People and businesses in Florida — including some still not completely recovered from a major storm last year — were warily eyeing Hurricane Dorian Thursday as it approached the U.S. east coast, accompanied by warnings it could become a destructive Category 4 storm.
First Major Hurricane Of 2019
Predicting the storm’s exact path and landfall location on the U.S. mainland remained difficult Thursday, days ahead of Dorian’s expected Labor Day arrival. But officials from South Florida to Jacksonville near the state’s northern border with Georgia were warning residents to be mindful of its progress and prepare for sheltering or leaving its path.
Here's what we know right now about Hurricane #Dorian. It remains a cat 1 hurricane with 85mph winds. East coast effects cold begin as soon as Saturday night. It's expected to strengthen and become a category 4 with winds over 130mph. Wind damage & power outages are a concern. pic.twitter.com/tL9r3sh33H
— Mike Bettes (@mikebettes) August 29, 2019
Companies are preparing to respond to Dorian, which could be the first major hurricane to hit the U.S. mainland this year.
As of Thursday, travel wasn't yet heavily affected. American Airlines Group Inc (NASDAQ: AAL) issued travel alerts for several airports, including its Miami hub, warning travelers of likely delays, but said it hadn't canceled any flights.
Fort Lauderdale International Airport and Miami International Airport were both open and operating fully, but both warned on Twitter of possible delays in the coming days.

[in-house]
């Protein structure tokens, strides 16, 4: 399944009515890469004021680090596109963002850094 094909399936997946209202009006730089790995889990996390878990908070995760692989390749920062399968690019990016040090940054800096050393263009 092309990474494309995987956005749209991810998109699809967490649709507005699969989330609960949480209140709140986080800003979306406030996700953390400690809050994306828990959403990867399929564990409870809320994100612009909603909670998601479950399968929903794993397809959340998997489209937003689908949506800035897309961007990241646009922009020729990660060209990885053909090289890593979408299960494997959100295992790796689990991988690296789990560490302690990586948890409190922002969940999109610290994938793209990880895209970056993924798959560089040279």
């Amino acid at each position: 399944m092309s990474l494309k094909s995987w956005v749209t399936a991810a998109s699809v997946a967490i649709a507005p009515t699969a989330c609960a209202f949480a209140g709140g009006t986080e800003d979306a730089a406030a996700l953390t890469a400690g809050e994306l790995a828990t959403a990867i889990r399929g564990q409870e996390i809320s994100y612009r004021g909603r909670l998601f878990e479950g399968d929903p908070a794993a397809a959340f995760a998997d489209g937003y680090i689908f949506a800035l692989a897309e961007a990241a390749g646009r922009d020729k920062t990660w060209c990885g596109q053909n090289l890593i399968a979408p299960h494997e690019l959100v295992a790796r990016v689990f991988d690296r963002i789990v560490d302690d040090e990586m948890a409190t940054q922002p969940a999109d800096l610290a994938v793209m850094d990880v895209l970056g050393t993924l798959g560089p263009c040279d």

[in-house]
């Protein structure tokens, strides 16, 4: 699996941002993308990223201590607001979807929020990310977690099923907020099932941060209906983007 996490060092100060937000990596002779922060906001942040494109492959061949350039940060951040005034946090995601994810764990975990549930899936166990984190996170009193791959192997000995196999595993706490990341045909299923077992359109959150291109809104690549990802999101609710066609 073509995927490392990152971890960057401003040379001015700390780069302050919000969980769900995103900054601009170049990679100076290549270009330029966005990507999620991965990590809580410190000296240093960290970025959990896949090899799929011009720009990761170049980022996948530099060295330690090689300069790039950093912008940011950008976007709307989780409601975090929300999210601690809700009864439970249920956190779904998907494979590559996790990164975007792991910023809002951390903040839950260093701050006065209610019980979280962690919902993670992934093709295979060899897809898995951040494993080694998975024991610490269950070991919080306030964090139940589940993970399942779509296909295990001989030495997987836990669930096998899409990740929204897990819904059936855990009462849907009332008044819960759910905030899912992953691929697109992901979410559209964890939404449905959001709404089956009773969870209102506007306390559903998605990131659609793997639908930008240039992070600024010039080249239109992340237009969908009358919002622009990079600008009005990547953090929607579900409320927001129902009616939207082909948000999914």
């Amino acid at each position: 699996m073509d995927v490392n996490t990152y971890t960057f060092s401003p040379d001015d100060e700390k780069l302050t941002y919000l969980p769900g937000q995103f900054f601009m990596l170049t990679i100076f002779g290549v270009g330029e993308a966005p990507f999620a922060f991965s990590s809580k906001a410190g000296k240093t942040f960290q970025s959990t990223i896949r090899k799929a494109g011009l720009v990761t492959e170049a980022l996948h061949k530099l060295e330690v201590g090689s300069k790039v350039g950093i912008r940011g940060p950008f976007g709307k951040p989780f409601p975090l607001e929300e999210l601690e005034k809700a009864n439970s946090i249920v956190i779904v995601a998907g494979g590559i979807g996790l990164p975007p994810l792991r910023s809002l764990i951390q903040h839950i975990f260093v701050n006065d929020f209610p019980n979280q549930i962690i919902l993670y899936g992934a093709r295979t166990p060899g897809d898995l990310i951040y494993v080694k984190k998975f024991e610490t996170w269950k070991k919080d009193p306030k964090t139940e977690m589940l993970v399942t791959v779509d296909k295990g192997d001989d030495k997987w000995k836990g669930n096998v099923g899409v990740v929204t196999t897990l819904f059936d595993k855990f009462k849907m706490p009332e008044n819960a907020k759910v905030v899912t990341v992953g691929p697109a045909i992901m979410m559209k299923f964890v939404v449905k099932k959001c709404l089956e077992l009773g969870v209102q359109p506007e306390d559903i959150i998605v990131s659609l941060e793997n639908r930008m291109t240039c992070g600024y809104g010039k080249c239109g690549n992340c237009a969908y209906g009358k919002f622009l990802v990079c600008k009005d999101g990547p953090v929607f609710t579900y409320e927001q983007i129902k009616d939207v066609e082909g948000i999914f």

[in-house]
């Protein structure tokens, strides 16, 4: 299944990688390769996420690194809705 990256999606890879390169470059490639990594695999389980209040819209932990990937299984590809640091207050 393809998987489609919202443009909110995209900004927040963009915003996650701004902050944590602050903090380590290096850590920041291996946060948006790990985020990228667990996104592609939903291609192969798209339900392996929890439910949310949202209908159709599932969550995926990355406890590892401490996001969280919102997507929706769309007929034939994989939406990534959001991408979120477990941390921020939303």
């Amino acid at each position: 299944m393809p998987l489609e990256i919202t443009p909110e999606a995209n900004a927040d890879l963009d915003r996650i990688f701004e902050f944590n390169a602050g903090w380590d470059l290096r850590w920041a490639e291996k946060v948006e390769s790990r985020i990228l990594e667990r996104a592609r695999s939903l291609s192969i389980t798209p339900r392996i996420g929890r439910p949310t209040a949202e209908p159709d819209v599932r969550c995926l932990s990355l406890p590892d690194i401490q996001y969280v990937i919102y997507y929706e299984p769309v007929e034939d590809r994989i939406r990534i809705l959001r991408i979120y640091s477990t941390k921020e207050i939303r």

Several airlines were waiving change fees for customers who haven't changed their plans.
#Airline passengers: Always check your flight status with your airline before you go. #FlySafe #FlySmart #HurricaneDorian https://t.co/K3ZRxlxvl1
— The FAA (@FAANews) August 29, 2019
AT&T, Home Depot Respond
AT&T Inc. (NYSE: T) said it has begun staging trucks to move mobile cell towers and cell-carrying drones into Florida after the storm to help with post-hurricane communication amid expected power outages and cell infrastructure damage.
Power companies, including one of the nation’s largest electric utilities, NextEra Energy Inc (NYSE: NEE) unit Florida Power & Light, were also watching the storm closely and prepping for a response, including staging hundreds of line workers from other parts of the country to be ready to flood into Florida after the storm.
Our teams are gearing up now for #Dorian. We have nearly 5,000 workers ready and are working to secure additional crews in preparation for a projected landfall in our area. More on how we prepare at https://t.co/6LoV8Chl5E pic.twitter.com/vqYqB7dw5c
— FPL (@insideFPL) August 29, 2019
Home Depot Inc (NYSE: HD) said on Twitter it has sent more than 160 extra truckloads of supplies to stores in communities in Dorian's path and was positioning some emergency and relief supplies in coordination with the Red Cross.
Panhandle Braces For Another Hit
Florida Gov. Ron DeSantis declared a state of emergency in 26 of the state’s 67 counties and mobilized the National Guard. If Dorian arrives as a Category 4 hurricane, it would be packing winds between 130 and 156 mph and potentially pushing large amounts of water ashore.
Dorian narrowly missed Puerto Rico but reportedly has caused damage in the Virgin Islands.
Residents of Florida’s Panhandle, on the western side of the state, are still recovering from last year’s Hurricane Michael, which hit as a Category 5 and devastated parts of the state’s Gulf Coast region between Tallahassee and Pensacola.
Dorian is the fourth named storm of this year’s season, but two of the others didn’t hit land as hurricanes. Hurricane Barry was a Category 1 storm when it hit the Louisiana coast last month.
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